Even before the Kindle 2 launched, there was talk of an even newer, larger Amazon digital reader that would be geared more toward reading textbooks and periodicals. We all assumed it would be bigger, but it was unclear exactly what form it would take. Well, now that it's finally arrived, what is a little surprising is how much the Kindle DX--bigger face aside--is a dead ringer for its little sibling.
In profile, the two devices appear equally svelte: the 0.38-inch-deep DX is just a tad thicker than the 0.36-inch Kindle 2. Obviously, the big difference here is the Kindle DX's 9.7-inch e-ink display, which technically offers 2.5 times more screen real estate than the Kindle's 6-inch display. That extra screen comes at a price, both figuratively and literally, as the DX weighs almost twice as much (18.9 ounces) as the Kindle 2 and costs $130 more, at $489.
That said, while the DX is significantly larger and heavier, when you pick it up, it doesn't feel too burdensome to carry or hold. However, it clearly isn't as portable as the Kindle 2; its larger footprint requires a larger bag or briefcase for stowaway purposes. Most women's handbags, for instance, just won't be big enough to contain the thing.
Amazon says the DX's screen technology and guts (i.e., processor) are exactly the same as what you get with the Kindle 2. The DX comes with more memory: 4GB (3.3 usable) of internal memory, compared with 2GB for the Kindle 2 (neither the DX nor the Kindle 2 has an expansion slot for more memory, like the original Kindle had). That's enough memory to store 3,500 books, according to Amazon.
The DX also features a sealed-in, rechargeable battery (read: nonremovable) that delivers about two weeks of battery life if you use the built-in 3G wireless data connection judiciously. If your battery dies, you have to send the device back to Amazon to replace the battery for a fee.
Amazon Kindle DX
The Amazon Kindle DX is functionally identical to the Kindle 2, but it offers a larger (9.7 inches) auto-rotating screen.
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Aside from the expanded memory, the two most important feature additions to the new Kindle are native PDF support and the capability to go from portrait to landscape mode by simply rotating the device. Additionally, you can now adjust not only the font size but how many words you want to see on a line of text. And finally, the Web browser is slightly improved (I'll get to that in a minute).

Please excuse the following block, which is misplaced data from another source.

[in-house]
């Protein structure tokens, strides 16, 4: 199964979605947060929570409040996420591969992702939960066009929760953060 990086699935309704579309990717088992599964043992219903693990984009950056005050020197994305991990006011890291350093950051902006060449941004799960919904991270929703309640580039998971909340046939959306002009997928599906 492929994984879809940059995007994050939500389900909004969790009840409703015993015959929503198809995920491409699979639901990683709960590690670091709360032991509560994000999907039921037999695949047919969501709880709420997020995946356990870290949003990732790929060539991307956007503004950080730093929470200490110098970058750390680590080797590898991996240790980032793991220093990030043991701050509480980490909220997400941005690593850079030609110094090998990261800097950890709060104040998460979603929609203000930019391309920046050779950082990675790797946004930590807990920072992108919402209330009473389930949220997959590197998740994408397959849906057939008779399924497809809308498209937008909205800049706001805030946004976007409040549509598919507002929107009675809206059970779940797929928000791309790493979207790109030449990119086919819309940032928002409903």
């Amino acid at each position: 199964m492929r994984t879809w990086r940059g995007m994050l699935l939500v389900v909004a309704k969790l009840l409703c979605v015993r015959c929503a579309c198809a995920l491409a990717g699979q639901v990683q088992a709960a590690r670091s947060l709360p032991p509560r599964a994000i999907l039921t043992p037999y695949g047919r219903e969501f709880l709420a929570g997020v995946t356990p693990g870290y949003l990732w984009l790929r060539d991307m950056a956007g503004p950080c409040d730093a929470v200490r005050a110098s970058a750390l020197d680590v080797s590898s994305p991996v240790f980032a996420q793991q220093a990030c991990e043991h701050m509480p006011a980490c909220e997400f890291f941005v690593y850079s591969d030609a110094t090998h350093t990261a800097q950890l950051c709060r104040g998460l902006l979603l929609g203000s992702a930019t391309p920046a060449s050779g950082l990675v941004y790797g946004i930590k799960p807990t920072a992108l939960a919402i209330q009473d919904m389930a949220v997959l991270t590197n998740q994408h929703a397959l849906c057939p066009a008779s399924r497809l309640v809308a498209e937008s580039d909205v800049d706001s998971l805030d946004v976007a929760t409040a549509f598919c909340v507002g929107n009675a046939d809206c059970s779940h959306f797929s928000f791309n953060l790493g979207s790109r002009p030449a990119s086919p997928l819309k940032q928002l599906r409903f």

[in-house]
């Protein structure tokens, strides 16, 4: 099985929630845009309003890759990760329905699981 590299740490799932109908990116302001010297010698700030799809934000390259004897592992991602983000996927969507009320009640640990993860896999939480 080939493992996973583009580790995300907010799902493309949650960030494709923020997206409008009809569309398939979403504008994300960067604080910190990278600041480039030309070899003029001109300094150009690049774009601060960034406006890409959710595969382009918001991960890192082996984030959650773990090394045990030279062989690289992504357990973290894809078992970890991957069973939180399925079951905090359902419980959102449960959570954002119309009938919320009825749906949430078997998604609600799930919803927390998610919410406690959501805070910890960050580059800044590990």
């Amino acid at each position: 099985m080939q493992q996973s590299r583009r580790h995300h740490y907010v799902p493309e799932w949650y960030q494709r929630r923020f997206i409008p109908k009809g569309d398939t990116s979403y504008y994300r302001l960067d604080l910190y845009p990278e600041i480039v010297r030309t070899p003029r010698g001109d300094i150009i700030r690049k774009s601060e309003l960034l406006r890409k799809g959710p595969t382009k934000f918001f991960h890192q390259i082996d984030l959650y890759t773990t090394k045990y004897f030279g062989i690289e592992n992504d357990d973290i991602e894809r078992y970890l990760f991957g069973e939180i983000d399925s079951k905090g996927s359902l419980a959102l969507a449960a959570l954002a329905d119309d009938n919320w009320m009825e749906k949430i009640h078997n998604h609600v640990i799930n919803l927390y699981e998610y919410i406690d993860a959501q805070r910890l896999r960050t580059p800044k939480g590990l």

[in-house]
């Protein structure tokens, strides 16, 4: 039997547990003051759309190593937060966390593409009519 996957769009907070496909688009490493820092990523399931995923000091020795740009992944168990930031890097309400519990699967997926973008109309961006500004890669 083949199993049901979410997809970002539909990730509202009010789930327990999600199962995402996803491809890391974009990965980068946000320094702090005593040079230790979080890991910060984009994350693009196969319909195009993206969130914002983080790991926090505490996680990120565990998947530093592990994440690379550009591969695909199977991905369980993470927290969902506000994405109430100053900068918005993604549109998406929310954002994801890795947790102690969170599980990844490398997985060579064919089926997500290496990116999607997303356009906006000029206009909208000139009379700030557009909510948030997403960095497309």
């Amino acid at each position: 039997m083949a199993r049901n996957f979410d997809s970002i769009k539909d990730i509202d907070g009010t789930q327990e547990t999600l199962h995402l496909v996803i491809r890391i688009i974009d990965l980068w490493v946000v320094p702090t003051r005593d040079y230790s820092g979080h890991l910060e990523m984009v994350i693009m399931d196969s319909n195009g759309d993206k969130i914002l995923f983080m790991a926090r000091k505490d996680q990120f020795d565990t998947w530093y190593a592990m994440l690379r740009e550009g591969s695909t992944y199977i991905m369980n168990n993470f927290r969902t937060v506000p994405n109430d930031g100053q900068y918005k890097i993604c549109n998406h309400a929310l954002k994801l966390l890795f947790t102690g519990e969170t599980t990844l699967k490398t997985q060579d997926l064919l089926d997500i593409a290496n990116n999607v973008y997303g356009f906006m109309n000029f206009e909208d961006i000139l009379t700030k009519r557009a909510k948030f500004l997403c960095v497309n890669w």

In my limited time with the Kindle DX, my impressions were generally favorable. As advertised, the larger screen lends itself to displaying newspaper and magazine content, especially when you throw some graphics and images into the mix. You see more of the story on a single page and the reading experience is a little more akin to reading an actual newspaper.
The same goes for textbooks. Again, the key is that the Kindle does a good job of displaying graphics and charts (alas, there's no color--only 16 shades of gray), so complex layouts with multiple images end up displaying more or less as they would in a textbook. And obviously, the Kindle DX weighs far less than an organic-chemistry textbook, which is why this device will appeal to students hoping to lighten their backpack loads.
Amazon didn't make a big deal about the capability to add notes and highlight sentences and passages as you're reading, because that functionality was built into previous Kindles along with a built-in dictionary and keyboard. Ideally, of course, the Kindle DX would be a touch-screen model, and you could mark up the "pages" themselves by writing on the screen.